It would be very healthy for people to realize that INFALLIBILITY IS RARE AND ONLY APPLIES TO THE OFFICE NOT TO THE MAN. The Pope is a bishop like all other bishops. Pope Benedict has a cathedral, he oversees the diocese of Rome, he baptizes, he runs capital campaigns, he approves the building of new Churches in the diocese, he ordains priest for his diocese and so forth. What does set him apart is the fact that from the beginning of the Church there is a clear deference to the Bishop of Rome by the other bishops of the world on matters that needed resolution by an authority.

Being pope makes a person really no more SPIRITUALLY guided by God than any other bishop throughout the world. Becoming pope does not make a person into some super-human-angelic hybrid - a bishop who becomes the bishop of Rome takes on AN OFFICE which can be laid aside and assumed by someone else without any problem in the mind of those who understand what a bishop is and what the pope is.

Perhaps this would be a much needed lesson for both those in the Church and those who would perhaps enter under Her roof if only they properly understood what the office of the papacy is and what it is not.

Saturday, December 17, 2011

The Angelus

This weekend at Mass the opening prayer is the following

Pour forth, we beseech you, O Lord,
your grace into our hearts,
that we, to whom the Incarnation of Christ your Son
was made known by the message of an Angel,
may by his Passion and Cross
be brought to the glory of his Resurrection.

This is a prayer used by many Catholics THREE TIMES a day!

I first encountered the Angelus Prayer when I was in my third year of seminary studying in Rome. We always prayed it before lunch, but I gradually learned that many Catholics pray the prayer at 6 am, Noon, and 6 pm. Below is a famous painting by Jean Francois Millet titled "The Angelus" which shows people stopping during their day to pray the Angelus.

The Angelus has three short strophes which are followed by a "Hail Mary". Those three strophes are the following

The Angel (first word in the Latin version is "Angelus" which is where the prayer derives its title) of the Lord declared unto Mary, and she conceived by the Holy Spirit.
Hail Mary...

Behold I am the handmaid of the Lord, be it done unto me according to your Word.
Hail Mary...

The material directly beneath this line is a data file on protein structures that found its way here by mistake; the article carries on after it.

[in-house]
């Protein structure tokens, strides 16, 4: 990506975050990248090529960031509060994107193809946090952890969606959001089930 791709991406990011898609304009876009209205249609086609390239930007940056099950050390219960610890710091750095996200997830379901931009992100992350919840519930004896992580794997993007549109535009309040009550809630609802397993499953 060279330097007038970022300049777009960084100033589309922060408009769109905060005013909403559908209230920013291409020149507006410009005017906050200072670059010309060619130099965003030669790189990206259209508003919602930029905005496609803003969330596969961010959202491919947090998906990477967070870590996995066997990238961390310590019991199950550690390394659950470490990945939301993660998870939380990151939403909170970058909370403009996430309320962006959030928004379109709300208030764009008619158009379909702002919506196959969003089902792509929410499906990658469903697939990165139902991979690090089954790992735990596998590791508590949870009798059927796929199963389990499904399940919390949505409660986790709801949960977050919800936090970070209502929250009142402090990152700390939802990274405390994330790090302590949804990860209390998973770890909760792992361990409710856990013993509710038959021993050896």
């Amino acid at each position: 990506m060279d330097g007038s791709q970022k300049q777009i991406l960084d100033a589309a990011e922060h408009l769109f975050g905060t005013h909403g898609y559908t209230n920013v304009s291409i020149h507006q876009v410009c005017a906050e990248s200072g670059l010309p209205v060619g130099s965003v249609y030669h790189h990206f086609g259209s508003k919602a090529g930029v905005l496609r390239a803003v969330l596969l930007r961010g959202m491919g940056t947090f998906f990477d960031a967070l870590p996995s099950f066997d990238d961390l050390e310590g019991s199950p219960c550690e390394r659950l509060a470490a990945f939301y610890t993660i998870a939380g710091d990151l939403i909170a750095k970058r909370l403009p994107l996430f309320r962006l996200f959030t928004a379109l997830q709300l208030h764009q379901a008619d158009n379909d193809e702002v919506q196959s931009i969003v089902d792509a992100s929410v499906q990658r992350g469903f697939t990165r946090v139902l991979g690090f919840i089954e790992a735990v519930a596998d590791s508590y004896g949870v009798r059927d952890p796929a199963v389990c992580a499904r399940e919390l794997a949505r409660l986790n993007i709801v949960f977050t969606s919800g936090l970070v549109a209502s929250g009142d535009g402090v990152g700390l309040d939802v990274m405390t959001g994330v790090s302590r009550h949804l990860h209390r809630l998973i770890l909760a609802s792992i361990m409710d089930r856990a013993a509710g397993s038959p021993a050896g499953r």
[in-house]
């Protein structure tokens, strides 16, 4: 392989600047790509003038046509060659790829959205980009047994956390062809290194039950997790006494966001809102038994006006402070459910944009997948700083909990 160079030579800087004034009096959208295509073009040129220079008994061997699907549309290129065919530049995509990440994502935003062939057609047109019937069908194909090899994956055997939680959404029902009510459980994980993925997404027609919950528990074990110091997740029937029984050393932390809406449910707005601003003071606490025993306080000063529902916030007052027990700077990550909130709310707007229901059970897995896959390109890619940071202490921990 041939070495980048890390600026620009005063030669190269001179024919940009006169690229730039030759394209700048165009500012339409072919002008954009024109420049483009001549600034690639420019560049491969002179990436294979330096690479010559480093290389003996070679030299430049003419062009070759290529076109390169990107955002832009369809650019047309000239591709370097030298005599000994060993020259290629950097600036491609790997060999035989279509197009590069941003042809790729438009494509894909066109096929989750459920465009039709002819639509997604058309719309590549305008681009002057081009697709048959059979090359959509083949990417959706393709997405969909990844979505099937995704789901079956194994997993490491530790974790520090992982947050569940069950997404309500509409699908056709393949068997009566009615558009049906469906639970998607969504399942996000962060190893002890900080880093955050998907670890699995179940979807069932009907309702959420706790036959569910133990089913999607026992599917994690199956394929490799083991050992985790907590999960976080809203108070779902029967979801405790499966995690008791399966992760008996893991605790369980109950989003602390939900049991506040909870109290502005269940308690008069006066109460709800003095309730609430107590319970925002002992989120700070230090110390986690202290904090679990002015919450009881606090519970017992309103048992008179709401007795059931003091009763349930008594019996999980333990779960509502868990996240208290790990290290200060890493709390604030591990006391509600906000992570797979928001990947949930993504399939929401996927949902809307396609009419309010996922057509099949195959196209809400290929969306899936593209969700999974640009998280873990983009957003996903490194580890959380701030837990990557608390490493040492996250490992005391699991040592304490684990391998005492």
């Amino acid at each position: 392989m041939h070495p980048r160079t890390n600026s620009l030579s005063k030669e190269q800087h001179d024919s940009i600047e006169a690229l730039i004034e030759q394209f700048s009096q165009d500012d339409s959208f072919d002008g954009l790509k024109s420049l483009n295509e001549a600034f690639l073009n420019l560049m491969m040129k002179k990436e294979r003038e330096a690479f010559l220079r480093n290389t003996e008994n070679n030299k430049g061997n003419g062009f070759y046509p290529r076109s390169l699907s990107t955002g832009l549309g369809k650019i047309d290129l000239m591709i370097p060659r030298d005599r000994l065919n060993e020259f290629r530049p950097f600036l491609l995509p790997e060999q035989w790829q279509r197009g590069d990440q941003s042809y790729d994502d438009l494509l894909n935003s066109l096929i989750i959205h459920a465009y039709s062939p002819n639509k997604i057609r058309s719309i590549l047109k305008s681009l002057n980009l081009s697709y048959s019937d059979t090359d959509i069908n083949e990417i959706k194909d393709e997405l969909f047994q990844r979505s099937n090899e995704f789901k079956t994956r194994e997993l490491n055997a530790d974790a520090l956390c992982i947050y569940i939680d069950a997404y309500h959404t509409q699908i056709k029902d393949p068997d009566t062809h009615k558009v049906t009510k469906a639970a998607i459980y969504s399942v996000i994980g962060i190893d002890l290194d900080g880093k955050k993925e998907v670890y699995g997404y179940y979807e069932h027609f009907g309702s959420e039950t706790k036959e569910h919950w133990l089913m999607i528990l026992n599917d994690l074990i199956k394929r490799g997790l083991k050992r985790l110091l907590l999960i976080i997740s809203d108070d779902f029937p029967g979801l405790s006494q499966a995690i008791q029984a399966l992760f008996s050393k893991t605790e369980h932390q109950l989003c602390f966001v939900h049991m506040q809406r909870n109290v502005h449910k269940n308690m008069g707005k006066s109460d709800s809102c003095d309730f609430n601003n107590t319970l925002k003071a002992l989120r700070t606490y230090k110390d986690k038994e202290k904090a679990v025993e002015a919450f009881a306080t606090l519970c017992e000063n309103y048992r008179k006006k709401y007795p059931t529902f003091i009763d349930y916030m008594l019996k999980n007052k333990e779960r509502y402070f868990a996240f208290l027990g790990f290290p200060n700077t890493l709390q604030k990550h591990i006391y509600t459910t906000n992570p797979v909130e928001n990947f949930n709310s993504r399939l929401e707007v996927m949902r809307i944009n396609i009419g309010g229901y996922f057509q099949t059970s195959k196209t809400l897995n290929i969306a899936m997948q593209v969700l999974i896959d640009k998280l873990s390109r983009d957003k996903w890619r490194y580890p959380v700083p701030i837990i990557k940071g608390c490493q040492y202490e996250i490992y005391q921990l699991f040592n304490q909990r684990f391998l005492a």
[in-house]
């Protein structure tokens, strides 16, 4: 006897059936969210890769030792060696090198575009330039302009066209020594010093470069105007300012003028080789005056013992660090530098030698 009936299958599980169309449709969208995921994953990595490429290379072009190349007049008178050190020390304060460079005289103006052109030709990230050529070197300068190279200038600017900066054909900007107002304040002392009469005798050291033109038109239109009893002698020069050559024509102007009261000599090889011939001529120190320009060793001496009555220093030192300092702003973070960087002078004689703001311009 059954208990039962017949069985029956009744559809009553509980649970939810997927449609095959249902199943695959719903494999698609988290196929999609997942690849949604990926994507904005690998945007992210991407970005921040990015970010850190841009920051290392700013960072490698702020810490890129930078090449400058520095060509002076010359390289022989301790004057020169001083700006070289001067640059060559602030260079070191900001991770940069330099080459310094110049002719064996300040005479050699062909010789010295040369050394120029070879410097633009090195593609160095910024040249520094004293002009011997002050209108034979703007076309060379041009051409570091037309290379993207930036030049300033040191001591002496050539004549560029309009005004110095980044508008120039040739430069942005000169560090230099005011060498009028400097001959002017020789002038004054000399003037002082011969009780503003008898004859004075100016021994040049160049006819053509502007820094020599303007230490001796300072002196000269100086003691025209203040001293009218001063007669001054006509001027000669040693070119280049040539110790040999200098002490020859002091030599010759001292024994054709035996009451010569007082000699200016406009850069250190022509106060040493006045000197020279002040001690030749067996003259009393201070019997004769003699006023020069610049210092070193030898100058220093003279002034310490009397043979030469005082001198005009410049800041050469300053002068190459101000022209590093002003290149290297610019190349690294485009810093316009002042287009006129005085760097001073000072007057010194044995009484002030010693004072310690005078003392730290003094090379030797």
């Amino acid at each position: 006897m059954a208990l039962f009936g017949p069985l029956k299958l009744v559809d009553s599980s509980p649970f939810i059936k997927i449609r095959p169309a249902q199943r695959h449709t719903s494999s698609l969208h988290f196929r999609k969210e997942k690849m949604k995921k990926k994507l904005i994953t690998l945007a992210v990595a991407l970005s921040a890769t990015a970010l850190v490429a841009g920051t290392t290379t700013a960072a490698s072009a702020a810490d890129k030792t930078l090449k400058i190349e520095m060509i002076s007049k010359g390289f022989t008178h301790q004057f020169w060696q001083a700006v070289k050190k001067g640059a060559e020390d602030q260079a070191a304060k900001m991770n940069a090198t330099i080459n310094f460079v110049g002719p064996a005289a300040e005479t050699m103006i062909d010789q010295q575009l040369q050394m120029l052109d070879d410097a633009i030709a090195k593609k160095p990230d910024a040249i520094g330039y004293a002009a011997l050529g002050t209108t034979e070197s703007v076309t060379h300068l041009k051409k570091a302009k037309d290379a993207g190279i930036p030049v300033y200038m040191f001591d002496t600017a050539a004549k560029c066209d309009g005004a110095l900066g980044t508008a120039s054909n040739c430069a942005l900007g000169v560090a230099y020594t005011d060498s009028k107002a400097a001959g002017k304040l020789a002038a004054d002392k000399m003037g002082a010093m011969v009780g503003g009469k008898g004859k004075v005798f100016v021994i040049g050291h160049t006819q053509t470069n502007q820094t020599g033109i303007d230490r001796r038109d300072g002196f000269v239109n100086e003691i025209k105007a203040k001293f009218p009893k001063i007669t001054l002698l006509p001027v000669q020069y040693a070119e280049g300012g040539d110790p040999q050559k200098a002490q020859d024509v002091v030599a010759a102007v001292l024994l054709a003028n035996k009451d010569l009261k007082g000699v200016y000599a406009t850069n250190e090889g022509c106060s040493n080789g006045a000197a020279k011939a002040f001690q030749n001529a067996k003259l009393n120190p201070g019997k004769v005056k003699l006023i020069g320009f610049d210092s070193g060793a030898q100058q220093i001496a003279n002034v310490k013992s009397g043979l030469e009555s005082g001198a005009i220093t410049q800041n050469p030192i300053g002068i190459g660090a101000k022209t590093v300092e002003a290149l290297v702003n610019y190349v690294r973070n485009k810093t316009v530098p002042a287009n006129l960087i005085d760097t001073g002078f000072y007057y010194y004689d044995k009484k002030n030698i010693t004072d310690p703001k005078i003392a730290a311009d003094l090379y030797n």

(genuflecting) The Word was made flesh, and dwelt among us.
Hail Mary...

The Angelus is kind of a constant reminder of the key points of Marian doctrine.
1) Mary conceived through the power of the Holy Spirit
2) Her famous fiat (Latin for "be it done") that is a model for each of us each day
3) Mary actually gave birth to a real human being

I have found this prayer very helpful for me throughout the day, especially the "May it be done unto me according to your Word" phrase. This phrase is key, and that's why I preached on that phrase this weekend.

The Angelus prayer concludes with a short strophe
"Pray for us O Holy Mother of God, that we may be made worthy of the promises of Christ. Let us pray

and one concludes with the opening prayer for today's Mass (mentioned above).

This is a devotion that I have found very helpful and formative. Here a word of caution, though, before adding this to your devotional life. We ought to always be leery of adding other devotions into our life. It is possible to be what is known as "overly-devotional" in the sense that some people will recite prayers and devotions but never spend any time in silent prayer. I am VERY cautious about adding a devotion to my life. For the past 4-5 years my devotional life has consisted in a daily Rosary and the Angelus three times a day. One's devotional life is very personal and ought to be constantly examined to continue to strike a successful balance between being overly devotional and not having any devotional prayer in one's life at all.

In conclusion, for those of you interested in making the Angelus a part of your day, here is the whole prayer.

The Angel of the Lord declared to Mary: And she conceived of the Holy Spirit.

Hail Mary, full of grace, the Lord is with thee; blessed art thou among women and blessed is the fruit of thy womb, Jesus. Holy Mary, Mother of God, pray for us sinners, now and at the hour of our death. Amen.

Behold the handmaid of the Lord: Be it done unto me according to Thy word.

Hail Mary . . .

(genuflecting) And the Word was made Flesh: And dwelt among us.

Hail Mary . . .

Pray for us, O Holy Mother of God, that we may be made worthy of the promises of Christ.

Let us pray: